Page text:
Posted: Wed 27th Apr 2022

Annual MOT could be scrapped under new UK Government proposals to help with cost of living

News and Info from Deeside, Flintshire, North Wales
This article is old - Published: Wednesday, Apr 27th, 2022

In a move to tackle the ongoing cost of living crisis, the UK Government has announced a series of proposals to help people across the country  – including changes to MOT rules. ‌​‌‌‌​‌‌‍‌​‌‌‌​‌​‍‌​‌‌‌​‌​

Drivers could be about to save more than £55 a year – with the annual Ministry of Transport (MOT) Test set to be scrapped and replaced with a check every 2 years. ‌​‌‌‌​‌‌‍‌​‌‌‌​‌​‍‌​‌‌‌​‌​

The idea was shared with senior party members by Transport Secretary Grant Shapps at a Cabinet meeting earlier this week. ‌​‌‌‌​‌‌‍‌​‌‌‌​‌​‍‌​‌‌‌​‌​

With inflation at a 30-year high, the fuel crisis, supply chain issues relating to the Russian invasion of Ukraine, and household bills rising at alarming rates – the Prime Minister urged MPs to look for ‘innovative ways’ to find solutions to the challenges. ‌​‌‌‌​‌‌‍‌​‌‌‌​‌​‍‌​‌‌‌​‌​

Following the announcement, there have been calls from the Labour Party and industry bodies to not go ahead with the plans due to the safety of all road users. ‌​‌‌‌​‌‌‍‌​‌‌‌​‌​‍‌​‌‌‌​‌​

RAC head of policy Nicholas Lyes said: “The purpose of an MOT is to ensure vehicles meet a basic level of safety for driving on our roads.” ‌​‌‌‌​‌‌‍‌​‌‌‌​‌​‍‌​‌‌‌​‌​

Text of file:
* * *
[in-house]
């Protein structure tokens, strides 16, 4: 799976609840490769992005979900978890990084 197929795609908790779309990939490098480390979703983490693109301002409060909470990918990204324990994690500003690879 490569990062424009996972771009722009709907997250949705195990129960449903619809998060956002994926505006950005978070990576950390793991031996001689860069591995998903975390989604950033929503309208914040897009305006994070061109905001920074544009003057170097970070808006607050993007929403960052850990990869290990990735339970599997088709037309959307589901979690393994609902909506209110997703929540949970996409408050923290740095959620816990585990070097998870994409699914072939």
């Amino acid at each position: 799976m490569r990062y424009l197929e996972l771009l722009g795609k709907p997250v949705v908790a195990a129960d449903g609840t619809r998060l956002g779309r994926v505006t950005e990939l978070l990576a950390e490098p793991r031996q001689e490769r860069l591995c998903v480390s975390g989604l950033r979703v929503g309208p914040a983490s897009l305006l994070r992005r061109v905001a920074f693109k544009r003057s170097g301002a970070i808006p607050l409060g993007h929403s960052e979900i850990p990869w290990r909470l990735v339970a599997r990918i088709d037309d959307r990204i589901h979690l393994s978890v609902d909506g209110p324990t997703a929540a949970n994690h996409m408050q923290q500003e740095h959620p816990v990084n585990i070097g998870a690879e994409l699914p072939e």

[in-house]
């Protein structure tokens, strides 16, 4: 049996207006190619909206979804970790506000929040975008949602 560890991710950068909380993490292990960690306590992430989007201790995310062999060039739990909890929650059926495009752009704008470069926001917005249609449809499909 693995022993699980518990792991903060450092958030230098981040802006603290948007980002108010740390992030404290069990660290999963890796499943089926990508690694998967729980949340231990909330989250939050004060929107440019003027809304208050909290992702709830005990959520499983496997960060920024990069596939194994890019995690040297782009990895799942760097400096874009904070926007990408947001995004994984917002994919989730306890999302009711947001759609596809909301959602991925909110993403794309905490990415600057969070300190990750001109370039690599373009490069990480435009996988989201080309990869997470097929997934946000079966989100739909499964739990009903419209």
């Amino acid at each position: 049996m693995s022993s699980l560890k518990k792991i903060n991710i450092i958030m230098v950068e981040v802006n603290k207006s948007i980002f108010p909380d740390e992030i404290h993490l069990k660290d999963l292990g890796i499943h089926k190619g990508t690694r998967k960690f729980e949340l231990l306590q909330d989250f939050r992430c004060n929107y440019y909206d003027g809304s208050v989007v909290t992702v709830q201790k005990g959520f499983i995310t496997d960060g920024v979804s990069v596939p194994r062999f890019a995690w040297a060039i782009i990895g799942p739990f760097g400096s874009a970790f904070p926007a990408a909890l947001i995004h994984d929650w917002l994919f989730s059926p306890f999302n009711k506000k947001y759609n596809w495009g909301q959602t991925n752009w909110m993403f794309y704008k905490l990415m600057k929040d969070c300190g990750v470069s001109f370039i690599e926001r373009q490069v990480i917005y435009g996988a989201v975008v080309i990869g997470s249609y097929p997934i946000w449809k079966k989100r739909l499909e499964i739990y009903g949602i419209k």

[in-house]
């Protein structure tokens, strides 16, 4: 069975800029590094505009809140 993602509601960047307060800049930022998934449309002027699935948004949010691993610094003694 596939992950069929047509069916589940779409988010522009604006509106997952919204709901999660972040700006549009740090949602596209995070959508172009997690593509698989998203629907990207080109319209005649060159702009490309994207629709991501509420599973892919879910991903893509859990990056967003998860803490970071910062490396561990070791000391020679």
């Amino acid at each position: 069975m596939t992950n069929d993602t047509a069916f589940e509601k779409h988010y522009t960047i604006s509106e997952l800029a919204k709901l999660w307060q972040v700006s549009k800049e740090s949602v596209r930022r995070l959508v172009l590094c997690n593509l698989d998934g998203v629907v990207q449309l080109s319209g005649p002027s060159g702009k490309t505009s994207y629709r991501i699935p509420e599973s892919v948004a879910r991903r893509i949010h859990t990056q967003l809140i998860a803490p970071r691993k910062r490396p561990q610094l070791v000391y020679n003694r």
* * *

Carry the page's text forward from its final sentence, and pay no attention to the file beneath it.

“Shifting it from annually to every two years would see a dramatic increase in the number of unroadworthy vehicles and could make our roads far less safe.” ‌​‌‌‌​‌‌‍‌​‌‌‌​‌​‍‌​‌‌‌​‌​

“Under current regulations, every car that is more than 3 years old must have an up-to-date MOT certificate every year. The standard cost for cars is around £55 and £30 for motorbikes.” ‌​‌‌‌​‌‌‍‌​‌‌‌​‌​‍‌​‌‌‌​‌​

“It is important for UK drivers to understand that no official changes have been implemented and the current rules remain in place.” ‌​‌‌‌​‌‌‍‌​‌‌‌​‌​‍‌​‌‌‌​‌​

If someone is driving without an MOT – “there are a lot of risks to be aware of.” The RAC said. ‌​‌‌‌​‌‌‍‌​‌‌‌​‌​‍‌​‌‌‌​‌​

It is illegal to drive a vehicle without a valid MOT certificate. ‌​‌‌‌​‌‌‍‌​‌‌‌​‌​‍‌​‌‌‌​‌​

The only exception is when the car is being driven to its MOT test – just as long as the test has been booked and the driver has proof on them. ‌​‌‌‌​‌‌‍‌​‌‌‌​‌​‍‌​‌‌‌​‌​

Also, if a driver owns a vehicle that they no longer want to drive on a public road – then you must complete a SORN form. ‌​‌‌‌​‌‌‍‌​‌‌‌​‌​‍‌​‌‌‌​‌​


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